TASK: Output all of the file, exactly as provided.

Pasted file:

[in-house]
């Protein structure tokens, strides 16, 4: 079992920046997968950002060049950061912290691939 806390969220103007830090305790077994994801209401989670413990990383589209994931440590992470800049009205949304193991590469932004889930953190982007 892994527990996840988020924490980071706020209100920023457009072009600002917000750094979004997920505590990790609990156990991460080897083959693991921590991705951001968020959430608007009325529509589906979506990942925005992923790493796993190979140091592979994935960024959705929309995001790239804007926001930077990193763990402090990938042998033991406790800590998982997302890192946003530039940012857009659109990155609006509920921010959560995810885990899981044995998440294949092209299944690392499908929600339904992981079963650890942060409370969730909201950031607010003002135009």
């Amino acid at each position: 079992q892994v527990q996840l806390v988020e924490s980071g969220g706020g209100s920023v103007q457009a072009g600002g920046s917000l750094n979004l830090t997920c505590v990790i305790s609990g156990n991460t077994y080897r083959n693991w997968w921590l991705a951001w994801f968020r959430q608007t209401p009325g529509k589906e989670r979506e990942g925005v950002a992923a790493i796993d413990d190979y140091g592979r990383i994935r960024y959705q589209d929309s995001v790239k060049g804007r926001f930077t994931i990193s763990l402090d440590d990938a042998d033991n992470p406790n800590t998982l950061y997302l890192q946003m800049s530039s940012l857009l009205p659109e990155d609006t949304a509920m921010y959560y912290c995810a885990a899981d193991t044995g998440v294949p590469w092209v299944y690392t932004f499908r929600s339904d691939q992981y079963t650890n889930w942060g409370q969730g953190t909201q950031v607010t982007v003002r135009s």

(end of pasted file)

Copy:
[in-house]
């Protein structure tokens, strides 16, 4: 079992920046997968950002060049950061912290691939 806390969220103007830090305790077994994801209401989670413990990383589209994931440590992470800049009205949304193991590469932004889930953190982007 892994527990996840988020924490980071706020209100920023457009072009600002917000750094979004997920505590990790609990156990991460080897083959693991921590991705951001968020959430608007009325529509589906979506990942925005992923790493796993190979140091592979994935960024959705929309995001790239804007926001930077990193763990402090990938042998033991406790800590998982997302890192946003530039940012857009659109990155609006509920921010959560995810885990899981044995998440294949092209299944690392499908929600339904992981079963650890942060409370969730909201950031607010003002135009």
């Amino acid at each position: 079992q892994v527990q996840l806390v988020e924490s980071g969220g706020g209100s920023v103007q457009a072009g600002g920046s917000l750094n979004l830090t997920c505590v990790i305790s609990g156990n991460t077994y080897r083959n693991w997968w921590l991705a951001w994801f968020r959430q608007t209401p009325g529509k589906e989670r979506e990942g925005v950002a992923a790493i796993d413990d190979y140091g592979r990383i994935r960024y959705q589209d929309s995001v790239k060049g804007r926001f930077t994931i990193s763990l402090d440590d990938a042998d033991n992470p406790n800590t998982l950061y997302l890192q946003m800049s530039s940012l857009l009205p659109e990155d609006t949304a509920m921010y959560y912290c995810a885990a899981d193991t044995g998440v294949p590469w092209v299944y690392t932004f499908r929600s339904d691939q992981y079963t650890n889930w942060g409370q969730g953190t909201q950031v607010t982007v003002r135009s």